Essentially, a cochlear implant is a very small device that is surgically implanted discreetly behind a person’s ear. The implant helps you hear better by communicating with an external sound processor worn on the head just behind the top of the ear and held in place magnetically. 

The cochlear implant stimulates the auditory nerve to provide the sensation of sound and overcome hearing loss. This helps with sound directionality and the ability to hear and communicate in groups and noisy situations. 

A cochlear implant does require surgery and an appointment with an ENT Implant Surgeon is needed to progress this option. Anyone choosing to get a cochlear implant for SSD will be asked to do a one-week trial of a CROS system and also a one-week trial of a bone conductor aid in order to have fully explored the range of options.


How can Cochlear Implants Help Those With Single-Sided Deafness?

Improved Quality of Life

Trying to navigate the world on a daily basis given the hearing difficulties listed above can be tiring, isolating, and lead to other health matters such as anxiety and depression. Having single-sided deafness means that you struggle to hear on the affected side so spend a lot of time turning your head with the good ear towards the speaker. This can lead to postural problems over time from constantly having your neck and body on an angle when communicating.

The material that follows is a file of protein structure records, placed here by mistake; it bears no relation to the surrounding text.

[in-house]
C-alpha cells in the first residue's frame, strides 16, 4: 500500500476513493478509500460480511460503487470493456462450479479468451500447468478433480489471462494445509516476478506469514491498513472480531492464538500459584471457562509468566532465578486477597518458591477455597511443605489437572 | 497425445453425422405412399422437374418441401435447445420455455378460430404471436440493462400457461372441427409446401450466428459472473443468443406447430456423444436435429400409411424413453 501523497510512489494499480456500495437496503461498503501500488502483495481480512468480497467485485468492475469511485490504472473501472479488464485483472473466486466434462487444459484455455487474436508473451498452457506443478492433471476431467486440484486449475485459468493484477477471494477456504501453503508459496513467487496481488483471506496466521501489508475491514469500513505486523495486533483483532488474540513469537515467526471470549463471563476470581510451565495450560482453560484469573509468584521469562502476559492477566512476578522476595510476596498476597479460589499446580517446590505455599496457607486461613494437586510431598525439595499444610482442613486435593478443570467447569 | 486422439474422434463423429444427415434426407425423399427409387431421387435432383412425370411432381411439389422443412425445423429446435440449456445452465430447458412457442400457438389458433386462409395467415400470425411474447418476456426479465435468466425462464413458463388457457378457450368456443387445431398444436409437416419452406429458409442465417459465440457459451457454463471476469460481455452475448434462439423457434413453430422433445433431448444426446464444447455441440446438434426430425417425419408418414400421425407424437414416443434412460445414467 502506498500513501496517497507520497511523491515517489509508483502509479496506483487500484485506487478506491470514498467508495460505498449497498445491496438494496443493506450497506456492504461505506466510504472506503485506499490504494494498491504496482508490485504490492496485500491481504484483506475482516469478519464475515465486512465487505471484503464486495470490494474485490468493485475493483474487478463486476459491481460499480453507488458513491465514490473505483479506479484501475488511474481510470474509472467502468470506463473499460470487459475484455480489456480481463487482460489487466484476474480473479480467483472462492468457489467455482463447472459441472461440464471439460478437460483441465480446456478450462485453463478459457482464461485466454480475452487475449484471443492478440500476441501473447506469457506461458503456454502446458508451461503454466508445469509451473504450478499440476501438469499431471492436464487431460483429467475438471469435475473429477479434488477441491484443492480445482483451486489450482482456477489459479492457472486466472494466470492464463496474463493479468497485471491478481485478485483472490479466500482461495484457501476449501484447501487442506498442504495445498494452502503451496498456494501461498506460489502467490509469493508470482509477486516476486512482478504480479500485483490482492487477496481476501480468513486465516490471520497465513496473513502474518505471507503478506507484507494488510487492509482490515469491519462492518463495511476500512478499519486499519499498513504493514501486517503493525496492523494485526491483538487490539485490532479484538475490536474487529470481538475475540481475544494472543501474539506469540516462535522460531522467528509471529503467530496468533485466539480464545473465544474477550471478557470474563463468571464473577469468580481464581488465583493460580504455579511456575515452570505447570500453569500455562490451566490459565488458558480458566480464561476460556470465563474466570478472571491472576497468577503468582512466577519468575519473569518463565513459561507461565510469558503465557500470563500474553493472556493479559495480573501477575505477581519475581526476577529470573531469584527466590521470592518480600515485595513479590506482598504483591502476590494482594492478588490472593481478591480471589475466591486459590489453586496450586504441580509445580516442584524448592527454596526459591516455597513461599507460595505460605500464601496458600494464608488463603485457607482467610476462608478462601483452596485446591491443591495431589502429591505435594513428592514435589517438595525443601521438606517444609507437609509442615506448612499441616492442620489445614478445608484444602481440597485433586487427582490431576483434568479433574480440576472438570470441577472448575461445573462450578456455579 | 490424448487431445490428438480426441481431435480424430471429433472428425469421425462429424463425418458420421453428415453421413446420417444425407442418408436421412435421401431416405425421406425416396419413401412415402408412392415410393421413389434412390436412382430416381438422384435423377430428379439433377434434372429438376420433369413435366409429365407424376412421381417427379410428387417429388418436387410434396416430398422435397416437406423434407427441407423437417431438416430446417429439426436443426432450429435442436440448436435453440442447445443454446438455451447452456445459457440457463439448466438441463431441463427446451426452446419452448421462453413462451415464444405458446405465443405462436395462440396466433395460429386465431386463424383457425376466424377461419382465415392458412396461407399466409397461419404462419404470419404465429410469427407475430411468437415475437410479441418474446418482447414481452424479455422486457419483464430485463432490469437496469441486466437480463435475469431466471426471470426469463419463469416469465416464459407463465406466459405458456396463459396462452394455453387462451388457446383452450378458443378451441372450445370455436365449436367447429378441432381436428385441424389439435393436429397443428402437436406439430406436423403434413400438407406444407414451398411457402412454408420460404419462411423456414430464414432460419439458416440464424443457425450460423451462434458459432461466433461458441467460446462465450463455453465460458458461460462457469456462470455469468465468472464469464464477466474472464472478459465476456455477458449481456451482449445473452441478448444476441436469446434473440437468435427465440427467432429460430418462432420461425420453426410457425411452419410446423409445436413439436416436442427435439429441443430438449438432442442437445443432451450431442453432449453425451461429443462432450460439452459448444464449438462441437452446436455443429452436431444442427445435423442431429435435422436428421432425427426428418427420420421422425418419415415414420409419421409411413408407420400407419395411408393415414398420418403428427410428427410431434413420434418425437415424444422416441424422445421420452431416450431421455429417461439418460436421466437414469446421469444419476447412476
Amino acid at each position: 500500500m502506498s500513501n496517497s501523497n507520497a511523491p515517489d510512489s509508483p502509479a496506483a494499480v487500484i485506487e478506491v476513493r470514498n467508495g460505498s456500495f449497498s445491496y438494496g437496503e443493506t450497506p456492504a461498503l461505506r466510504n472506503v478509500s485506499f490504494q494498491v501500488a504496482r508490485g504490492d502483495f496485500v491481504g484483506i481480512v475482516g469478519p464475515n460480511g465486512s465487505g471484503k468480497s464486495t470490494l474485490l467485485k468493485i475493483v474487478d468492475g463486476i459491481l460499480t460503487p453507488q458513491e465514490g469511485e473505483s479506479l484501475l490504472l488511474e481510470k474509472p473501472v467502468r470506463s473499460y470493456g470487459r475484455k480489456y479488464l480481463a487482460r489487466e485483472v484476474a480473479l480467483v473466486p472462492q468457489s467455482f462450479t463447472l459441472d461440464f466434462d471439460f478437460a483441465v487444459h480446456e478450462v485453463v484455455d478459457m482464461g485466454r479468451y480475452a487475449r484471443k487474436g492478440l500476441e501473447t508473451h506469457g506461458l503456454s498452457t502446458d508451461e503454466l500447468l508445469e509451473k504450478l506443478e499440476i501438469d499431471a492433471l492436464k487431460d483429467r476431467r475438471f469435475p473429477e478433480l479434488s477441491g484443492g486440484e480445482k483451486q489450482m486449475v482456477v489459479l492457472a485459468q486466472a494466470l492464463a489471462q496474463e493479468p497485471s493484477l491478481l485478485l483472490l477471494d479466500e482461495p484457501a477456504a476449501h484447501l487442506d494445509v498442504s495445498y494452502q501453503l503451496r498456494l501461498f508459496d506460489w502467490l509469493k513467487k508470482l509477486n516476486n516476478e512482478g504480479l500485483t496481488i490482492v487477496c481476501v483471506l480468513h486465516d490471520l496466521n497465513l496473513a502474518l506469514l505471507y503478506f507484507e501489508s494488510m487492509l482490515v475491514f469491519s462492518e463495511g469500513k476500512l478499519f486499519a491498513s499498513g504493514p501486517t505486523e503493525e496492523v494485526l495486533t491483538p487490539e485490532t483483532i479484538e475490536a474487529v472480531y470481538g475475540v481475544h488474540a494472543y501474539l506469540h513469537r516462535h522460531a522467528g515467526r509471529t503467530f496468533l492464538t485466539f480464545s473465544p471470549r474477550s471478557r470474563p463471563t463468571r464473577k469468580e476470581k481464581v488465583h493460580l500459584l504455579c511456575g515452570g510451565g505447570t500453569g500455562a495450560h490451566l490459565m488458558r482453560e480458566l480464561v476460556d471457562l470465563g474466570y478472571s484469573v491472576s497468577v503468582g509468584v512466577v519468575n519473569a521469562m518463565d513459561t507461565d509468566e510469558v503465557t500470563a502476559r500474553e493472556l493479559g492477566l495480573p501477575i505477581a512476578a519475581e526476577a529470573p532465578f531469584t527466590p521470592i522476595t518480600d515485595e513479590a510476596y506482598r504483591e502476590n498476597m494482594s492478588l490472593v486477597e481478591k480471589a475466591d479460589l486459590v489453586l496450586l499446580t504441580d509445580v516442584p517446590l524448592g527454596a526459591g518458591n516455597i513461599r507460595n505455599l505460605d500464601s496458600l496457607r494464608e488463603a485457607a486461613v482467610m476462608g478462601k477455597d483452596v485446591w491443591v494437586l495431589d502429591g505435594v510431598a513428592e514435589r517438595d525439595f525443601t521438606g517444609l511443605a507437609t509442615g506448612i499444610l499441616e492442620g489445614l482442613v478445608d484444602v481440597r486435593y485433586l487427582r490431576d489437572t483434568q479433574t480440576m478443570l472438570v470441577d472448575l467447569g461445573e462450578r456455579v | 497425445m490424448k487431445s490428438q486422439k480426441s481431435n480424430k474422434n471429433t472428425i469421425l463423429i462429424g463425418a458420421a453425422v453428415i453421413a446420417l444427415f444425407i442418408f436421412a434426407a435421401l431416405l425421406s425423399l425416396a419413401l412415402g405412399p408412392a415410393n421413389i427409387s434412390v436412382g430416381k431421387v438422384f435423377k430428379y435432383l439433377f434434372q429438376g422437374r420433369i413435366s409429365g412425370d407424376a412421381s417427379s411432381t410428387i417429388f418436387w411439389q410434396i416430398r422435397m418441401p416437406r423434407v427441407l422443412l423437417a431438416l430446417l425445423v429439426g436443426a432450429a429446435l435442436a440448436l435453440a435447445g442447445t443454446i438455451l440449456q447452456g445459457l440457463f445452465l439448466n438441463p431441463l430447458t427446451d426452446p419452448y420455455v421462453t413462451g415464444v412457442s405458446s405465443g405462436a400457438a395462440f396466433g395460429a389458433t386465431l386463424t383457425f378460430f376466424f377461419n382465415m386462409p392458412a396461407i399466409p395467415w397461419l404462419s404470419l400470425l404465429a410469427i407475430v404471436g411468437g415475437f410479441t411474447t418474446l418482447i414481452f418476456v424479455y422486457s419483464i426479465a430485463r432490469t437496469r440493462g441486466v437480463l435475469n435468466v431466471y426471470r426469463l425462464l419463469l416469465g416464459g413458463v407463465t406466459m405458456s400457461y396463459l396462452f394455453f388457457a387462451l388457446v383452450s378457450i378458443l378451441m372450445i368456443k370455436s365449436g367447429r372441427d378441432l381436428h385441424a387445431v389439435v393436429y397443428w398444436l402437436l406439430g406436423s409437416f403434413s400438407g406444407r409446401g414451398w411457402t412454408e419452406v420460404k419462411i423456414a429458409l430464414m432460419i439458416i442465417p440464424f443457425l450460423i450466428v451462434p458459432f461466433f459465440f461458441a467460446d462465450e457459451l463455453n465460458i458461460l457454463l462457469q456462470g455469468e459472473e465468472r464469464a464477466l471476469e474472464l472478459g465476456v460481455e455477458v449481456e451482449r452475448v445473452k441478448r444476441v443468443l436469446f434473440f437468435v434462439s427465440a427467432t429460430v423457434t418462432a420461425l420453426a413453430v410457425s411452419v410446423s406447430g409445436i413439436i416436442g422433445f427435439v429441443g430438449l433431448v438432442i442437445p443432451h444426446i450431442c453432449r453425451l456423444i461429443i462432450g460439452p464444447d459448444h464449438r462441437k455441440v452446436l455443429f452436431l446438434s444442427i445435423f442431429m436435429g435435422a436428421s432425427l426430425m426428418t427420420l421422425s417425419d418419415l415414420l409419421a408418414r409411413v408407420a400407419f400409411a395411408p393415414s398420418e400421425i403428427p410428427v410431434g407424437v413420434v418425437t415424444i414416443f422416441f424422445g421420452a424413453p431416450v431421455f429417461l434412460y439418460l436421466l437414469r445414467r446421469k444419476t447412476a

Hearing With Both Ears

Having single-sided deafness can make hearing and communication difficult. If you can restore hearing to both ears then that is the natural way of hearing, which gives us a better binaural sound signal for the brain. 

A joint study published by the University of California and University of Southern California concluded that SSD patients greatly benefit from a cochlear implant. Significant benefits were found to be:

  • A reduction in tinnitus severity
  • Improved localisation of sound
  • Improved speech understanding in noise
  • Improved quality of life

This means with a cochlear implant, you can tell the direction sound is coming from, hear better when in noisy situations with the filtering out of background noise, hear speakers whichever side of your body they are on, and have less listening and mental effort. This leads to reduced social isolation and improved quality of life.  

Click here to learn more about how a cochlear implant can improve your life!

Cochlear Implant: Would You Be a Suitable Candidate?

You’ve been diagnosed with single-sided deafness? The following points are indicators that getting a cochlear implant might help you regain control over your hearing health:

  • You have hearing loss in one ear that is significantly impairing your ability to understand speech and hear sounds in the environment